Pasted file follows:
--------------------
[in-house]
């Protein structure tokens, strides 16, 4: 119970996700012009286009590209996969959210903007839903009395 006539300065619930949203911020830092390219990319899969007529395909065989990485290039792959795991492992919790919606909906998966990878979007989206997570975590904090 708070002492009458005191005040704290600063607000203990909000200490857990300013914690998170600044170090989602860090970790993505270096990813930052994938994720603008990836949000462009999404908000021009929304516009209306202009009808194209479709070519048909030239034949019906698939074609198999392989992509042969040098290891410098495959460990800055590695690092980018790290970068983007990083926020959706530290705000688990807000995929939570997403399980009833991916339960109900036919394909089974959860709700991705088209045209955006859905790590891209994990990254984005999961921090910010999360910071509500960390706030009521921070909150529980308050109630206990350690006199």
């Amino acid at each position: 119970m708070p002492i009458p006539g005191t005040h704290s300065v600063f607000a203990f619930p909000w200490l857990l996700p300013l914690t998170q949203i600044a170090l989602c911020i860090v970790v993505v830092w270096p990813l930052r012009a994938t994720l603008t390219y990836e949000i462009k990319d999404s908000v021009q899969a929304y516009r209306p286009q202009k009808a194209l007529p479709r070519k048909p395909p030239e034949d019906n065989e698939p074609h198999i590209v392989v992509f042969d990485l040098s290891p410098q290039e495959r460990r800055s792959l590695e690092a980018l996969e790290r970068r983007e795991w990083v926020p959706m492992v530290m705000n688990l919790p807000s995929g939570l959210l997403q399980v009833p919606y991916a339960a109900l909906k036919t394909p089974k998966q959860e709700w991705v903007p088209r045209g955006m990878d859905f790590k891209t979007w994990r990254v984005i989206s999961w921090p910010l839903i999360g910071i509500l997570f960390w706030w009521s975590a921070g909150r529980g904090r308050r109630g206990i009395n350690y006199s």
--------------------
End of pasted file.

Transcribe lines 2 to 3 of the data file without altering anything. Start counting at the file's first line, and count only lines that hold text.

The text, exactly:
């Protein structure tokens, strides 16, 4: 119970996700012009286009590209996969959210903007839903009395 006539300065619930949203911020830092390219990319899969007529395909065989990485290039792959795991492992919790919606909906998966990878979007989206997570975590904090 708070002492009458005191005040704290600063607000203990909000200490857990300013914690998170600044170090989602860090970790993505270096990813930052994938994720603008990836949000462009999404908000021009929304516009209306202009009808194209479709070519048909030239034949019906698939074609198999392989992509042969040098290891410098495959460990800055590695690092980018790290970068983007990083926020959706530290705000688990807000995929939570997403399980009833991916339960109900036919394909089974959860709700991705088209045209955006859905790590891209994990990254984005999961921090910010999360910071509500960390706030009521921070909150529980308050109630206990350690006199």
């Amino acid at each position: 119970m708070p002492i009458p006539g005191t005040h704290s300065v600063f607000a203990f619930p909000w200490l857990l996700p300013l914690t998170q949203i600044a170090l989602c911020i860090v970790v993505v830092w270096p990813l930052r012009a994938t994720l603008t390219y990836e949000i462009k990319d999404s908000v021009q899969a929304y516009r209306p286009q202009k009808a194209l007529p479709r070519k048909p395909p030239e034949d019906n065989e698939p074609h198999i590209v392989v992509f042969d990485l040098s290891p410098q290039e495959r460990r800055s792959l590695e690092a980018l996969e790290r970068r983007e795991w990083v926020p959706m492992v530290m705000n688990l919790p807000s995929g939570l959210l997403q399980v009833p919606y991916a339960a109900l909906k036919t394909p089974k998966q959860e709700w991705v903007p088209r045209g955006m990878d859905f790590k891209t979007w994990r990254v984005i989206s999961w921090p910010l839903i999360g910071i509500l997570f960390w706030w009521s975590a921070g909150r529980g904090r308050r109630g206990i009395n350690y006199s």